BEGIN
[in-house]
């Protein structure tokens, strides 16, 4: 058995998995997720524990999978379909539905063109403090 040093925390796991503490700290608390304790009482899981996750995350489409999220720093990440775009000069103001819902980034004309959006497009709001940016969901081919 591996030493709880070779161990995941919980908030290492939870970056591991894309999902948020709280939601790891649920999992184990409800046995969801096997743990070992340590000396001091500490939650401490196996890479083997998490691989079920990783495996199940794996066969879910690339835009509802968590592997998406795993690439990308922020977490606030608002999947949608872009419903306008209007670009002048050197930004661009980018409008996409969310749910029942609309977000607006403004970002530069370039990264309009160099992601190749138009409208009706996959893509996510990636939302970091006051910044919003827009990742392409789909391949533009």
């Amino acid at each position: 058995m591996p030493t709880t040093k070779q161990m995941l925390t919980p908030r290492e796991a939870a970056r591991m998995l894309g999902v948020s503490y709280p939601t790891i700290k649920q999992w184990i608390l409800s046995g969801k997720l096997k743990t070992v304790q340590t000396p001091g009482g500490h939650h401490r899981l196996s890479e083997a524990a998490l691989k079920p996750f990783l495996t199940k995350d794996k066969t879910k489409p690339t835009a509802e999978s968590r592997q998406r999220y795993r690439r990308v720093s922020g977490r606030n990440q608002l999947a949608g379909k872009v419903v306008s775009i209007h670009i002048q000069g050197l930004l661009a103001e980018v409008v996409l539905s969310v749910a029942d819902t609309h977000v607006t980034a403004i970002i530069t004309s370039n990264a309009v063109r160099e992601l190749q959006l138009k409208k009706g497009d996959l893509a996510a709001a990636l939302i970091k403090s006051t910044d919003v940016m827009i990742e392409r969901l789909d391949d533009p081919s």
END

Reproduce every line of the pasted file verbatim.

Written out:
[in-house]
């Protein structure tokens, strides 16, 4: 058995998995997720524990999978379909539905063109403090 040093925390796991503490700290608390304790009482899981996750995350489409999220720093990440775009000069103001819902980034004309959006497009709001940016969901081919 591996030493709880070779161990995941919980908030290492939870970056591991894309999902948020709280939601790891649920999992184990409800046995969801096997743990070992340590000396001091500490939650401490196996890479083997998490691989079920990783495996199940794996066969879910690339835009509802968590592997998406795993690439990308922020977490606030608002999947949608872009419903306008209007670009002048050197930004661009980018409008996409969310749910029942609309977000607006403004970002530069370039990264309009160099992601190749138009409208009706996959893509996510990636939302970091006051910044919003827009990742392409789909391949533009």
């Amino acid at each position: 058995m591996p030493t709880t040093k070779q161990m995941l925390t919980p908030r290492e796991a939870a970056r591991m998995l894309g999902v948020s503490y709280p939601t790891i700290k649920q999992w184990i608390l409800s046995g969801k997720l096997k743990t070992v304790q340590t000396p001091g009482g500490h939650h401490r899981l196996s890479e083997a524990a998490l691989k079920p996750f990783l495996t199940k995350d794996k066969t879910k489409p690339t835009a509802e999978s968590r592997q998406r999220y795993r690439r990308v720093s922020g977490r606030n990440q608002l999947a949608g379909k872009v419903v306008s775009i209007h670009i002048q000069g050197l930004l661009a103001e980018v409008v996409l539905s969310v749910a029942d819902t609309h977000v607006t980034a403004i970002i530069t004309s370039n990264a309009v063109r160099e992601l190749q959006l138009k409208k009706g497009d996959l893509a996510a709001a990636l939302i970091k403090s006051t910044d919003v940016m827009i990742e392409r969901l789909d391949d533009p081919s």